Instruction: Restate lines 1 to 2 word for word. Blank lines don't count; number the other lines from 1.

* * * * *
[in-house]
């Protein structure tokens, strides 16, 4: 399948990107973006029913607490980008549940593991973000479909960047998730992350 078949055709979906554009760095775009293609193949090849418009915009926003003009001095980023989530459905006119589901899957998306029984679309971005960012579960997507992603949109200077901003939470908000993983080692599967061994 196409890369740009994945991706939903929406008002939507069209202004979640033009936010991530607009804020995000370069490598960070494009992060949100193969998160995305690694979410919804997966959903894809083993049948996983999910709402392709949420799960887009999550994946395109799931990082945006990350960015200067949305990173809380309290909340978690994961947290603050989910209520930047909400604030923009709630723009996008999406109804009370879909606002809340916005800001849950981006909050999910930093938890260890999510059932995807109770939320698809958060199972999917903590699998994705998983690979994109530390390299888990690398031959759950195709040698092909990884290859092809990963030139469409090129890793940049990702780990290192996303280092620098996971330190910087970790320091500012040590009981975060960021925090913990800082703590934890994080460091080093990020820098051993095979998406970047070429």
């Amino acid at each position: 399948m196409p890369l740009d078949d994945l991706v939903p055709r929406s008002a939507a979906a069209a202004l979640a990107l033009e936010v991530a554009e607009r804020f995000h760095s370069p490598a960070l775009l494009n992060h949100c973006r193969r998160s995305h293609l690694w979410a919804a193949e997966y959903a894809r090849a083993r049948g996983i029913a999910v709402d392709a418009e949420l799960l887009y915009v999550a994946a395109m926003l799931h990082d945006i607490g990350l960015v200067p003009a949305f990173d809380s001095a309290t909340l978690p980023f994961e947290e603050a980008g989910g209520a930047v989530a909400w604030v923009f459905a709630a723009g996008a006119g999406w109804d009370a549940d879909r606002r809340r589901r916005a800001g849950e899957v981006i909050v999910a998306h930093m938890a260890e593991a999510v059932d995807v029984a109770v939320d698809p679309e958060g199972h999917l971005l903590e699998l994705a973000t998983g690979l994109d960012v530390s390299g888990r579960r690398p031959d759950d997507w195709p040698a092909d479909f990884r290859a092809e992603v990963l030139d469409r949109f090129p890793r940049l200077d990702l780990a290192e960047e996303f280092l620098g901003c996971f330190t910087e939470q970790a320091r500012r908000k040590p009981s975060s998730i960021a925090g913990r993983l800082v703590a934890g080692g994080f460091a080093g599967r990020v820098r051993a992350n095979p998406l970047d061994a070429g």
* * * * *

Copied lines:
[in-house]
């Protein structure tokens, strides 16, 4: 399948990107973006029913607490980008549940593991973000479909960047998730992350 078949055709979906554009760095775009293609193949090849418009915009926003003009001095980023989530459905006119589901899957998306029984679309971005960012579960997507992603949109200077901003939470908000993983080692599967061994 196409890369740009994945991706939903929406008002939507069209202004979640033009936010991530607009804020995000370069490598960070494009992060949100193969998160995305690694979410919804997966959903894809083993049948996983999910709402392709949420799960887009999550994946395109799931990082945006990350960015200067949305990173809380309290909340978690994961947290603050989910209520930047909400604030923009709630723009996008999406109804009370879909606002809340916005800001849950981006909050999910930093938890260890999510059932995807109770939320698809958060199972999917903590699998994705998983690979994109530390390299888990690398031959759950195709040698092909990884290859092809990963030139469409090129890793940049990702780990290192996303280092620098996971330190910087970790320091500012040590009981975060960021925090913990800082703590934890994080460091080093990020820098051993095979998406970047070429």